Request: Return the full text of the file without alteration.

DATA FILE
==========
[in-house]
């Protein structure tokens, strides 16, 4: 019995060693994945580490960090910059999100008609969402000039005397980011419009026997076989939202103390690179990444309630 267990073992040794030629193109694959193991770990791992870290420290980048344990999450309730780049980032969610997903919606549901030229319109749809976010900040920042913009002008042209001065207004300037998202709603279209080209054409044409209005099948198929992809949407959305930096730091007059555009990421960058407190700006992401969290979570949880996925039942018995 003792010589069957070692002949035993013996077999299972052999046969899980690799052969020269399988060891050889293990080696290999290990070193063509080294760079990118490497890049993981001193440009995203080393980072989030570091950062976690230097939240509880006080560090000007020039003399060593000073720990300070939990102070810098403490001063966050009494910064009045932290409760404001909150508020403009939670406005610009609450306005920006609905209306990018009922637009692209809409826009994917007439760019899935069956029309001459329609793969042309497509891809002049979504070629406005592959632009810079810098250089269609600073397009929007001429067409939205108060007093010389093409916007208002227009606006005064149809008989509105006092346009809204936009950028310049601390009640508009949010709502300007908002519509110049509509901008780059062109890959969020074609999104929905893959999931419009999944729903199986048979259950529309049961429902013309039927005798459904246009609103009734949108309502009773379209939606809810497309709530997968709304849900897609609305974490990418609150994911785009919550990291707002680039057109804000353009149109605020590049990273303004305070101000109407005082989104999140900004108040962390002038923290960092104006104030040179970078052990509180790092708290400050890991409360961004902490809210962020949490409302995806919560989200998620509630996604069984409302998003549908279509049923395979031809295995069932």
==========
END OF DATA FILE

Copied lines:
[in-house]
């Protein structure tokens, strides 16, 4: 019995060693994945580490960090910059999100008609969402000039005397980011419009026997076989939202103390690179990444309630 267990073992040794030629193109694959193991770990791992870290420290980048344990999450309730780049980032969610997903919606549901030229319109749809976010900040920042913009002008042209001065207004300037998202709603279209080209054409044409209005099948198929992809949407959305930096730091007059555009990421960058407190700006992401969290979570949880996925039942018995 003792010589069957070692002949035993013996077999299972052999046969899980690799052969020269399988060891050889293990080696290999290990070193063509080294760079990118490497890049993981001193440009995203080393980072989030570091950062976690230097939240509880006080560090000007020039003399060593000073720990300070939990102070810098403490001063966050009494910064009045932290409760404001909150508020403009939670406005610009609450306005920006609905209306990018009922637009692209809409826009994917007439760019899935069956029309001459329609793969042309497509891809002049979504070629406005592959632009810079810098250089269609600073397009929007001429067409939205108060007093010389093409916007208002227009606006005064149809008989509105006092346009809204936009950028310049601390009640508009949010709502300007908002519509110049509509901008780059062109890959969020074609999104929905893959999931419009999944729903199986048979259950529309049961429902013309039927005798459904246009609103009734949108309502009773379209939606809810497309709530997968709304849900897609609305974490990418609150994911785009919550990291707002680039057109804000353009149109605020590049990273303004305070101000109407005082989104999140900004108040962390002038923290960092104006104030040179970078052990509180790092708290400050890991409360961004902490809210962020949490409302995806919560989200998620509630996604069984409302998003549908279509049923395979031809295995069932």